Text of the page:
Isnin, 25 Julai 2011

AirAsia move their headquarters to Jakarta

AirAsia move their headquarters to Jakarta. AirAsia headquartes JakartaAn AirAsia wake-up call to the BN crony-infested business model
Written by Maclean Patrick, Malaysia Chronicle

In what many see as a blow to Prime Minister Najib Razak’s grandoise economic plans to create a high-income nation, AirAsia’s decision to move their headquarters to Jakarta may spell the acceleration of an exodus of businesses out of Malaysia, though not many will be as big or as shiny a jewel in the crown as the homespun low-cost air carrier.

When interviewed by the media, Tony Fernandes was rather guarded in his comments as to why Jakarta was picked. But the AirAsia group chief executive, confirmed the decision in Tokyo, saying the move is an effort to upgrade his company’s image as a regional Southeast Asian airline rather than just a Malaysian carrier.

Fernandes characterized the move as a simple business decision to take advantage of Indonesia’s vastly larger economy and population. This is nearly 10 times that of Malaysia’s, although Malaysian annual per-capita gross domestic product of US$14,700 by purchasing power parity is much higher than Indonesia’s US$4,200.

However, the sheer size of the country's populace means that the Indonesian economy is at towering US$1.03 trillion versus Malaysia's US$414.4 billion, based on estimates in the CIA Factbook for 2010.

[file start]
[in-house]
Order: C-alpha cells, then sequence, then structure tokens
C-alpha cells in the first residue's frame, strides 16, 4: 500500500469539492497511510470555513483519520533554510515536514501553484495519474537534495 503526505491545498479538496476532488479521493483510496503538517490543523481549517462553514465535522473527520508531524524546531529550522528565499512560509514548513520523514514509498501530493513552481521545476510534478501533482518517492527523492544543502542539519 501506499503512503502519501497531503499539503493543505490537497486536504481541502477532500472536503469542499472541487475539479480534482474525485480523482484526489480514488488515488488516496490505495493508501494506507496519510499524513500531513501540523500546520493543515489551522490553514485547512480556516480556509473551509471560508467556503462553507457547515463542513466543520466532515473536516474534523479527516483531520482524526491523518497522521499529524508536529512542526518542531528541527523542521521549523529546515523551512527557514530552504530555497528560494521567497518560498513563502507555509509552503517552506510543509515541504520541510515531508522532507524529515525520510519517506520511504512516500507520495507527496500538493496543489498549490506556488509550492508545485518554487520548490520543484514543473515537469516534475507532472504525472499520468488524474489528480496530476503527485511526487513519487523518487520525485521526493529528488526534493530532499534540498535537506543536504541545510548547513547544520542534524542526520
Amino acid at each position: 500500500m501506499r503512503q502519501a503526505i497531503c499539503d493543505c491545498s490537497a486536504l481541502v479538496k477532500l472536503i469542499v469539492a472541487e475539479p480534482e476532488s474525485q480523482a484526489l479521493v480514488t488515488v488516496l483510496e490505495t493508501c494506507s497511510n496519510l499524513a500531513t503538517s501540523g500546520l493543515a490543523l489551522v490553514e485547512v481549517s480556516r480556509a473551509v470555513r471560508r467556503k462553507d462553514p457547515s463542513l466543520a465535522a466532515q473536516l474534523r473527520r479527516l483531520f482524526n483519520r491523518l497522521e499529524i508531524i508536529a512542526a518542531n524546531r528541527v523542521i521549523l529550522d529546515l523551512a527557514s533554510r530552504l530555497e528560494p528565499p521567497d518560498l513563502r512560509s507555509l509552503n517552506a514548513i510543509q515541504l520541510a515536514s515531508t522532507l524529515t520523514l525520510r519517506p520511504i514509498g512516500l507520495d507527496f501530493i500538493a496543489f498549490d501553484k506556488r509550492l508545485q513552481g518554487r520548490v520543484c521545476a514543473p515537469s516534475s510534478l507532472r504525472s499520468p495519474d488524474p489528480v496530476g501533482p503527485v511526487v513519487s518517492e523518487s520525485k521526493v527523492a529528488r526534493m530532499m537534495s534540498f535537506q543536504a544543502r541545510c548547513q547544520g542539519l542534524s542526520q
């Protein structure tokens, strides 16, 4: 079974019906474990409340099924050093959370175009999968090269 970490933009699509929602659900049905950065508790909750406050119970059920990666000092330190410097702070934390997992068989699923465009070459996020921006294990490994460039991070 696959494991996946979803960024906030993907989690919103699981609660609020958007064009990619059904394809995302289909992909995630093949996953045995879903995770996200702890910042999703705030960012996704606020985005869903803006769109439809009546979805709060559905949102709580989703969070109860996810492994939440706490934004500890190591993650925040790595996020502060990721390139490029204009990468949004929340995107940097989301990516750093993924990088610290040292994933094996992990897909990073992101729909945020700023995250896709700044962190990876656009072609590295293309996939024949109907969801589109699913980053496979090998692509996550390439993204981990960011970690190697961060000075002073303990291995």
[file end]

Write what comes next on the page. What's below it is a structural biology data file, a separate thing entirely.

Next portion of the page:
Business is business

Business is business and Fernandes' decision seems timely. For years, AirAsia has been battling for more rights to fly in Malaysian air-space with the government-backed MAS jealously throwing obstacles in its way. But again, in business, this is to be expected.

Even so, every decision to fly within Malaysia has to be scrutinized by the government, often-times favoring MAS and at AirAsia's expense. It is a small miracle that Fernandes has stuck this long with Malaysia, so when opportunity knocks, it is not unfitting for AirAsia to put aside sentimental feelings and allow good business sense to take charge.

AirAsia may well among the more visible Malaysian brands besides the state-owned energy giant Petronas to have made an international impact – and Petronas gets its profile by advertising extensively during Formula 1 races and by sponsoring a car – which Fernandes does as well. Launched in 2002 as a regional no-frills carrier with just two planes, AirAsia now flies 93 planes all over Asia. In addition, a long-haul service, AirAsia X, flies to Europe, Japan and Korea. The company earlier ordered 300 Airbus expand its routes across Asia and beyond.